Southern Health NHS Foundation Trust downgraded by CQC after inspection found 'unsafe environment'

STAFF shortages and gaps in patient records have led to an NHS trust being downgraded by the Care Quality Commission (CQC).
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Following an inspection towards the end of last year, the CQC has changed Southern Health NHS Foundation Trust's rating from 'good' to 'requires improvement'.

The care watchdog highlighted how a lack of staff has created an unsafe environment for carers and patients alike, with staff being attacked on acute wards and patients being admitted when it was not safe to do so.

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Ron Shields, chief executive of Southern Health NHS Foundation TrustRon Shields, chief executive of Southern Health NHS Foundation Trust
Ron Shields, chief executive of Southern Health NHS Foundation Trust
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Karen Bennett-Wilson, CQC’s head of hospital inspection, said: 'We did find areas of concern which led to a drop in the overall rating of the trust.

'In particular, we were concerned that the trust did not have enough staff to meet people’s needs in four of the six services we visited, and this was leading to low morale in some areas.

'Some staff said that they felt pressurised to admit patients onto wards when it was unsafe to do so, and we were told the number of injuries to staff and patients during incidents of aggression on the acute wards and PICU was increasing.

'However, the trust had plans in place to recruit more staff and understood that this needed to be a priority. We have told the trust that it must now make a number of additional improvements and we will return to check that these have been made and fully embedded.'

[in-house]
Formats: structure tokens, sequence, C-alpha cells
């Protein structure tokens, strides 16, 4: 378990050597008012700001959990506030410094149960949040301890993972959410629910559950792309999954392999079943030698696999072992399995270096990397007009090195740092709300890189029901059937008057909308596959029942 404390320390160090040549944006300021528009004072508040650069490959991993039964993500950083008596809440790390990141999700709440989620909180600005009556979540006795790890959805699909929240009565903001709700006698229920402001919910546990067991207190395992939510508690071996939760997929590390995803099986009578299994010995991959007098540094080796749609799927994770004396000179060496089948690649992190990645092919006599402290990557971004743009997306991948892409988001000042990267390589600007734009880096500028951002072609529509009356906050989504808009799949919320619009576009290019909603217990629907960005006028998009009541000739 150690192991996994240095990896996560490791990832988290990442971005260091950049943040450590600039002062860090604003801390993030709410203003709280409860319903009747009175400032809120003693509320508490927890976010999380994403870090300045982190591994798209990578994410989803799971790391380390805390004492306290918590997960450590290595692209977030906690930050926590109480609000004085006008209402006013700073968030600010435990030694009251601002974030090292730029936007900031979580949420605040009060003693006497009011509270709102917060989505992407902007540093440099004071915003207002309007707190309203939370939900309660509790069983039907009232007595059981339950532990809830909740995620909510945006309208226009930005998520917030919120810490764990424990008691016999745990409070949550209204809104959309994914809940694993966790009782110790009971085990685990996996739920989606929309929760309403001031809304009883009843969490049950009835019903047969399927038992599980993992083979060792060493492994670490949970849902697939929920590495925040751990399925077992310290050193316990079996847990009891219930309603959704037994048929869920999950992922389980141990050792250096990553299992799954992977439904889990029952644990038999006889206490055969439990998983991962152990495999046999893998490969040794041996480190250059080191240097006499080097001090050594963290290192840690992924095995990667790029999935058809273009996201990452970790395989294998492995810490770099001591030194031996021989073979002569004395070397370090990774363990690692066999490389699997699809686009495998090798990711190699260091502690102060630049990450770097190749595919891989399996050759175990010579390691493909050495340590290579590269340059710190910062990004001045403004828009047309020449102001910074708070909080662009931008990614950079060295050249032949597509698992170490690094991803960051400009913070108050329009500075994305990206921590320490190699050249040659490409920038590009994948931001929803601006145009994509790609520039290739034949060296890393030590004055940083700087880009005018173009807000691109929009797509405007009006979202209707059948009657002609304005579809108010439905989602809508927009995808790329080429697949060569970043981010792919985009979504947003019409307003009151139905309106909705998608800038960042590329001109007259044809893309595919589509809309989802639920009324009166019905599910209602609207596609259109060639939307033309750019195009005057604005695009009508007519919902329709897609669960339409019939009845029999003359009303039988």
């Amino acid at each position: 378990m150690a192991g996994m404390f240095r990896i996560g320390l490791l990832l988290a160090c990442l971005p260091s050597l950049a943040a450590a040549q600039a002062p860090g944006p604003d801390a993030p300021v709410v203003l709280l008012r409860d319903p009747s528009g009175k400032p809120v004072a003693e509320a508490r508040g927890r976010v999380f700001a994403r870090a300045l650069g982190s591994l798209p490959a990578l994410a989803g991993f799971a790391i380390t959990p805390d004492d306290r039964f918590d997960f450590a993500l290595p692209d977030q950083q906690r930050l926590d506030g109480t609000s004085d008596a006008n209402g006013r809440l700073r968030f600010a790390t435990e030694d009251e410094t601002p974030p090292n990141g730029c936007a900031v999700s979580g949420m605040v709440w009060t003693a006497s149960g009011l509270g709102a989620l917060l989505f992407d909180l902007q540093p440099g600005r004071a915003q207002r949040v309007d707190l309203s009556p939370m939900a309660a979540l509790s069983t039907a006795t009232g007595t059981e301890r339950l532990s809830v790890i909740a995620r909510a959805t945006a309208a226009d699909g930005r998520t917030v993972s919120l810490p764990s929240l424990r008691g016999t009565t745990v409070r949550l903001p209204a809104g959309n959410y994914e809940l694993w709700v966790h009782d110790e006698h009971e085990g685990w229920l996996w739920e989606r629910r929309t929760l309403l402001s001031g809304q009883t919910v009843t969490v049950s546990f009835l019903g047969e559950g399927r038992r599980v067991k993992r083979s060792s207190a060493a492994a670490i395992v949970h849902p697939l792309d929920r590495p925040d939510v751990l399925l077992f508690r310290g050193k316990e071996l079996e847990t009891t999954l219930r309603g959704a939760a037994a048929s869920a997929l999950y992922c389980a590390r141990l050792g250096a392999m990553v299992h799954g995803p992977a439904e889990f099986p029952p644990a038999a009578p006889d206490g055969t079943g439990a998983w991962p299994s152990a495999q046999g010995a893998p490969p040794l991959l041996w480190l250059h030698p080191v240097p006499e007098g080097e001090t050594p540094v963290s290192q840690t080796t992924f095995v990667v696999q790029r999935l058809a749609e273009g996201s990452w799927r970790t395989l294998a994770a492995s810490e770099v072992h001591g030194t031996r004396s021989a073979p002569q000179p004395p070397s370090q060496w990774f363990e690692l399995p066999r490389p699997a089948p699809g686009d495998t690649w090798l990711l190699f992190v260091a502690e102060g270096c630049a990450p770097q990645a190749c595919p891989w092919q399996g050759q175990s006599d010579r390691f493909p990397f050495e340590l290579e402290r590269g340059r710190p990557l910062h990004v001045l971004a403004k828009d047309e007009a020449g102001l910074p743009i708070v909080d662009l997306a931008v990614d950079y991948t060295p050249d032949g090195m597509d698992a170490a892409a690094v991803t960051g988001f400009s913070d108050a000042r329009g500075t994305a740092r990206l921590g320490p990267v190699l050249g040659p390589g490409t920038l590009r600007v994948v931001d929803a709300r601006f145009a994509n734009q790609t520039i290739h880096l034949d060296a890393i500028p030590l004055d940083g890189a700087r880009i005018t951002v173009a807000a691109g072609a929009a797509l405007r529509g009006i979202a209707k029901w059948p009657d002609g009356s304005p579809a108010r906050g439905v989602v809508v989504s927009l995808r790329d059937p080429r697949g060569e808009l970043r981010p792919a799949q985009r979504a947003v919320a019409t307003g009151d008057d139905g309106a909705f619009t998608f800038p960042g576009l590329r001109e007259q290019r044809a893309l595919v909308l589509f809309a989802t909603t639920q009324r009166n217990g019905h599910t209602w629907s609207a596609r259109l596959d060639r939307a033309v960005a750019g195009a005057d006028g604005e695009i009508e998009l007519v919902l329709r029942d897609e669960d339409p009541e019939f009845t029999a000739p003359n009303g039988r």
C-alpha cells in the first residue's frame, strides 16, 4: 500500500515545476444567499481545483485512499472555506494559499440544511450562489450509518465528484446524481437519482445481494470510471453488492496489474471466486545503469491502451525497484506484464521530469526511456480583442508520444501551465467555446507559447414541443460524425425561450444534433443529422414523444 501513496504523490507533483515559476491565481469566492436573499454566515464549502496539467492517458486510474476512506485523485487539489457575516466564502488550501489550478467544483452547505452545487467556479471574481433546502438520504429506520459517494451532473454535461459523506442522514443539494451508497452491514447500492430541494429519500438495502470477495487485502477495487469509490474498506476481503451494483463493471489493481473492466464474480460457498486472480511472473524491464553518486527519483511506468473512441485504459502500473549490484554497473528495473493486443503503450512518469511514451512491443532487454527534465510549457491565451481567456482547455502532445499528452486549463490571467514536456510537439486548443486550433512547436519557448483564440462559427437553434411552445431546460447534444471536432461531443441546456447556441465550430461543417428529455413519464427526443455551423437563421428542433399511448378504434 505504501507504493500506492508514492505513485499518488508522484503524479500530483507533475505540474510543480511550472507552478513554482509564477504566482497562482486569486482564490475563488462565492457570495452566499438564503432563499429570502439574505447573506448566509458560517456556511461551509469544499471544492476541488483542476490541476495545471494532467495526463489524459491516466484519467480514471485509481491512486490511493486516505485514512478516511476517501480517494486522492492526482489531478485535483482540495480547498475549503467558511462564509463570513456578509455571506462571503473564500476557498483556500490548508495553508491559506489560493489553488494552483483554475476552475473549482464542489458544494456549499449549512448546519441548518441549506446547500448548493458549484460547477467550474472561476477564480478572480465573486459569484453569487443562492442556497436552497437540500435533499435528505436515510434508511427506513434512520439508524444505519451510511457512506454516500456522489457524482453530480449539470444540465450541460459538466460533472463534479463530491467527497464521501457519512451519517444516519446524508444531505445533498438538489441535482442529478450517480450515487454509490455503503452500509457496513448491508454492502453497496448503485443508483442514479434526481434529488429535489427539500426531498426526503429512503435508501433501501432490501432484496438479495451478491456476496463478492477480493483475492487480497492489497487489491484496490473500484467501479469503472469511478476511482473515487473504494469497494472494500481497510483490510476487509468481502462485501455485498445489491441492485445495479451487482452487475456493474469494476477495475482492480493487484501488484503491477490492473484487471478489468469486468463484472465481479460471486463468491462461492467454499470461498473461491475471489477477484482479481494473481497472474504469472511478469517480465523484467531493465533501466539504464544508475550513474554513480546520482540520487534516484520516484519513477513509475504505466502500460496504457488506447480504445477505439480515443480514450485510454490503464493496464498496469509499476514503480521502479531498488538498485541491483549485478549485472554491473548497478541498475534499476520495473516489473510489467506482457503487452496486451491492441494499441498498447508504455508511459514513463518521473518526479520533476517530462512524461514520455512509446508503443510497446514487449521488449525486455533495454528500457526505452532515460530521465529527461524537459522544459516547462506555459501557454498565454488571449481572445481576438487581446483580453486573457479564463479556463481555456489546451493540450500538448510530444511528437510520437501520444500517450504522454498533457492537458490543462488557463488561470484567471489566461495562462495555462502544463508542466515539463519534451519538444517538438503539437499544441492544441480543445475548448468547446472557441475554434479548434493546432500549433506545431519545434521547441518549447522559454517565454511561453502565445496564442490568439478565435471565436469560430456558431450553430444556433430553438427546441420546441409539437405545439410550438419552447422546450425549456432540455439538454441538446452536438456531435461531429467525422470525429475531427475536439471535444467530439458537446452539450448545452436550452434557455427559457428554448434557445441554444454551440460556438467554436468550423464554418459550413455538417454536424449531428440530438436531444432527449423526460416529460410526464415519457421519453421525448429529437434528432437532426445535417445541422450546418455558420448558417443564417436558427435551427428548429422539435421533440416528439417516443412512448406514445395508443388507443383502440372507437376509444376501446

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The downgraded rating comes in the wake of the Pascoe Report, sparked by the death of five patients between 2011 and 2015.

Following Nigel Pascoe QC's report, Southern Health has implemented an action plan to better handle complaints and staff concerns - although bereaved families say this won't be enough to prevent further deaths.

CQC inspectors also noted that new leadership in the trust was 'stable and capable' and that changes are already being made.

It was also found that staff were 'proud to work for the trust' with a positive and supportive culture.

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Ron Shields, chief executive of Southern Health NHS Trust, said: ‘Our staff have been phenomenal over the last two years, doing everything possible to maintain services in extraordinary circumstances and we are pleased that this has been recognised by the CQC. During this time, staff resources have been incredibly stretched in some areas and this has been reflected in the CQC’s findings.

‘Whilst we are disappointed by the change in overall rating, we are encouraged that the CQC praised our staff and our culture of care, heard positive feedback from patients, and found strong, supportive leadership actively tackling the challenges.

‘We are responding to the staffing pressures highlighted by the CQC and are focused on supporting the health and wellbeing of our people.’

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